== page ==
Simple delights by the sea

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Sunset, seen from the lighthouse on Laotie Hill on the outskirts of Lyushun, Liaoning province, tinges the boundary between the Bohai Sea and the Yellow Sea. (Photo by Chen Liang/China Daily)

Because Lyushun is actually a district of Dalian, the major gateway to Northeast China, it is easy to arrange a weekend trip to the area from not only Beijing, but also major cities along the coast of the Bohai Sea, by air, train or even passenger liners. Surrounded by the Bohai Sea on three sides, Lyushun's geographical importance has historically led the area to be dogged by misfortune.

In 1894, during the War of Jiawu, also known as the first Sino-Japanese War, between Aug 1, 1894 and April 17, 1895, the Japanese army captured Lyushun and massacred many of its people. Lyushun suffered again in 1904 when it became a major battlefield during the Russo-Japanese War (Feb 8, 1904-Sept 5, 1905). It then endured Japanese rule for more than 40 years until 1945.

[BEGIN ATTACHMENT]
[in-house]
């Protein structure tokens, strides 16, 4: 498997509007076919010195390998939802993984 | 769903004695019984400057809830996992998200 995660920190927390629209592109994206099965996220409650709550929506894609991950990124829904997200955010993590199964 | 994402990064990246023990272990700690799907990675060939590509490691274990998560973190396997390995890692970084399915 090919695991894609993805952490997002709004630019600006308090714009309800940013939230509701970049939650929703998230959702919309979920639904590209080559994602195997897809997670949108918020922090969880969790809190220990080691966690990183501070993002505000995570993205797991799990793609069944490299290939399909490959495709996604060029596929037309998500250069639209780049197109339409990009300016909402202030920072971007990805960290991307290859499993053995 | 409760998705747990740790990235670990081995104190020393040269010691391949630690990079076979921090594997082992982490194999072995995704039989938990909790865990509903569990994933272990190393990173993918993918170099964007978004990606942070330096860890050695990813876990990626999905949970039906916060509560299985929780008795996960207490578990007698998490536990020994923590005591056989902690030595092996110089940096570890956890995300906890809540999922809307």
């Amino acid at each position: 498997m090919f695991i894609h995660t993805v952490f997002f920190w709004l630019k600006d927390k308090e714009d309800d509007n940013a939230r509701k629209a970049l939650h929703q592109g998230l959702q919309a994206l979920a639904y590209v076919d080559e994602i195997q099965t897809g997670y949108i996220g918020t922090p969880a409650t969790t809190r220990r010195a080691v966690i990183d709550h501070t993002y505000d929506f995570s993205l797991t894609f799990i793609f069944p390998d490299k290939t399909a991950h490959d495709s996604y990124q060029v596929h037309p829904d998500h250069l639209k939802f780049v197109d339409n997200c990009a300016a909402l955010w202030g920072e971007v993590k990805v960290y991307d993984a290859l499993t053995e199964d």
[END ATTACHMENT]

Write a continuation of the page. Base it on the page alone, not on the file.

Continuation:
The only benefit from these difficult years are a number of historical sites, many of which feature Japanese and Russian-style buildings, that can be seen in the seaside resort also known as Port Arthur. They have become major tourist attractions of Lyushun.

The Russo-Japanese War Site on Jiguan Hill (or East Crest Hill) was a battlefield during the Russo-Japanese War. It was there that the Russian army established a strong fortress-North Bastion, after Lyushun became a territory leased to Russia in 1898.

The bastion covers an area of nearly 10,000 square meters and is 496 meters in circumference. Winding entrenchments, back channels, bunkers, ammunitions, barracks and a command post remain at the site. Replicas of Russian cannons can be seen in the woods. A museum was built in 1997 to display historical materials of the war, but it is not interesting enough for a closer look.

Originally built in 1917, the Lyushun Museum is housed in an elegant European style building and spread across 25,000 square meters. Over 60,000 exhibits are displayed in 20 sections, including Japanese paintings, ancient ceramics, bronze wares and relics from the Xinjiang Uygur autonomous region. One of the best museums in Northeast China, it is worth a half-day visit. The museum grounds are also famous for their flowering cherry trees in the early spring.

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